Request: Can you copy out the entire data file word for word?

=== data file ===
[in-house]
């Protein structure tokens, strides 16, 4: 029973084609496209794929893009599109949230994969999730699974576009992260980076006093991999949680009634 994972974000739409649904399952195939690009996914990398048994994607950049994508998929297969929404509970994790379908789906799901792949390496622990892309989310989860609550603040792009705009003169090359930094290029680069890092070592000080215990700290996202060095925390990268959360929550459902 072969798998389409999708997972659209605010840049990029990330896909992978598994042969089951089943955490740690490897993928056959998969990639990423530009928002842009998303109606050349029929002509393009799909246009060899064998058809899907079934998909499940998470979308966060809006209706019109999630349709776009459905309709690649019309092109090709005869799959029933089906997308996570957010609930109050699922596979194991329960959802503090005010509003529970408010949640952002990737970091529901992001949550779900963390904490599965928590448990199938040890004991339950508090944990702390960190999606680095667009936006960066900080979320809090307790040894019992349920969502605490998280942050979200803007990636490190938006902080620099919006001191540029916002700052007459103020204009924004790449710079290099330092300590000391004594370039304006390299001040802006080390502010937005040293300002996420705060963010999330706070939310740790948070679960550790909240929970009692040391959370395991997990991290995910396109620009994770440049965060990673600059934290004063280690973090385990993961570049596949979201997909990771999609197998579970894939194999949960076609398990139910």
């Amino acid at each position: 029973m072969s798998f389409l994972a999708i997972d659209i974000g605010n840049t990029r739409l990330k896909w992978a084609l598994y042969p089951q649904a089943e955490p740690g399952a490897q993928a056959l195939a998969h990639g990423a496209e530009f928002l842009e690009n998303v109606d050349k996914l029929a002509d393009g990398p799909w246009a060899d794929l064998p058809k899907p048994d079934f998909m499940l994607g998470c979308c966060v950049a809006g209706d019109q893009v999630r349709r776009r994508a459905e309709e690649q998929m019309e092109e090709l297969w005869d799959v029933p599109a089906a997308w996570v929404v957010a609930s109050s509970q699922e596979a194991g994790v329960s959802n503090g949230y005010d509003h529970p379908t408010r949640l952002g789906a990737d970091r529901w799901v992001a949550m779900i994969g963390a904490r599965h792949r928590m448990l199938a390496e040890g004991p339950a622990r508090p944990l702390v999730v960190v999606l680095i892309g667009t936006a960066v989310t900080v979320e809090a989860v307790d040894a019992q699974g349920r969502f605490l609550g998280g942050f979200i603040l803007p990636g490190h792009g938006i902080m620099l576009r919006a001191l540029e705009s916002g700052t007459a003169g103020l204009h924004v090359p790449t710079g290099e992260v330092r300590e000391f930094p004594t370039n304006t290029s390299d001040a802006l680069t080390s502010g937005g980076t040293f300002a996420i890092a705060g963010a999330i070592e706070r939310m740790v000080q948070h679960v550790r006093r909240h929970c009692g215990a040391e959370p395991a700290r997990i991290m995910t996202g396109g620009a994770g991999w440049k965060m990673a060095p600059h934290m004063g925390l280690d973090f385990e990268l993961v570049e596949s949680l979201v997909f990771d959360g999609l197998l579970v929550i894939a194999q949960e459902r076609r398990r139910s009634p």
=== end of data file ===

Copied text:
[in-house]
């Protein structure tokens, strides 16, 4: 029973084609496209794929893009599109949230994969999730699974576009992260980076006093991999949680009634 994972974000739409649904399952195939690009996914990398048994994607950049994508998929297969929404509970994790379908789906799901792949390496622990892309989310989860609550603040792009705009003169090359930094290029680069890092070592000080215990700290996202060095925390990268959360929550459902 072969798998389409999708997972659209605010840049990029990330896909992978598994042969089951089943955490740690490897993928056959998969990639990423530009928002842009998303109606050349029929002509393009799909246009060899064998058809899907079934998909499940998470979308966060809006209706019109999630349709776009459905309709690649019309092109090709005869799959029933089906997308996570957010609930109050699922596979194991329960959802503090005010509003529970408010949640952002990737970091529901992001949550779900963390904490599965928590448990199938040890004991339950508090944990702390960190999606680095667009936006960066900080979320809090307790040894019992349920969502605490998280942050979200803007990636490190938006902080620099919006001191540029916002700052007459103020204009924004790449710079290099330092300590000391004594370039304006390299001040802006080390502010937005040293300002996420705060963010999330706070939310740790948070679960550790909240929970009692040391959370395991997990991290995910396109620009994770440049965060990673600059934290004063280690973090385990993961570049596949979201997909990771999609197998579970894939194999949960076609398990139910």
């Amino acid at each position: 029973m072969s798998f389409l994972a999708i997972d659209i974000g605010n840049t990029r739409l990330k896909w992978a084609l598994y042969p089951q649904a089943e955490p740690g399952a490897q993928a056959l195939a998969h990639g990423a496209e530009f928002l842009e690009n998303v109606d050349k996914l029929a002509d393009g990398p799909w246009a060899d794929l064998p058809k899907p048994d079934f998909m499940l994607g998470c979308c966060v950049a809006g209706d019109q893009v999630r349709r776009r994508a459905e309709e690649q998929m019309e092109e090709l297969w005869d799959v029933p599109a089906a997308w996570v929404v957010a609930s109050s509970q699922e596979a194991g994790v329960s959802n503090g949230y005010d509003h529970p379908t408010r949640l952002g789906a990737d970091r529901w799901v992001a949550m779900i994969g963390a904490r599965h792949r928590m448990l199938a390496e040890g004991p339950a622990r508090p944990l702390v999730v960190v999606l680095i892309g667009t936006a960066v989310t900080v979320e809090a989860v307790d040894a019992q699974g349920r969502f605490l609550g998280g942050f979200i603040l803007p990636g490190h792009g938006i902080m620099l576009r919006a001191l540029e705009s916002g700052t007459a003169g103020l204009h924004v090359p790449t710079g290099e992260v330092r300590e000391f930094p004594t370039n304006t290029s390299d001040a802006l680069t080390s502010g937005g980076t040293f300002a996420i890092a705060g963010a999330i070592e706070r939310m740790v000080q948070h679960v550790r006093r909240h929970c009692g215990a040391e959370p395991a700290r997990i991290m995910t996202g396109g620009a994770g991999w440049k965060m990673a060095p600059h934290m004063g925390l280690d973090f385990e990268l993961v570049e596949s949680l979201v997909f990771d959360g999609l197998l579970v929550i894939a194999q949960e459902r076609r398990r139910s009634p």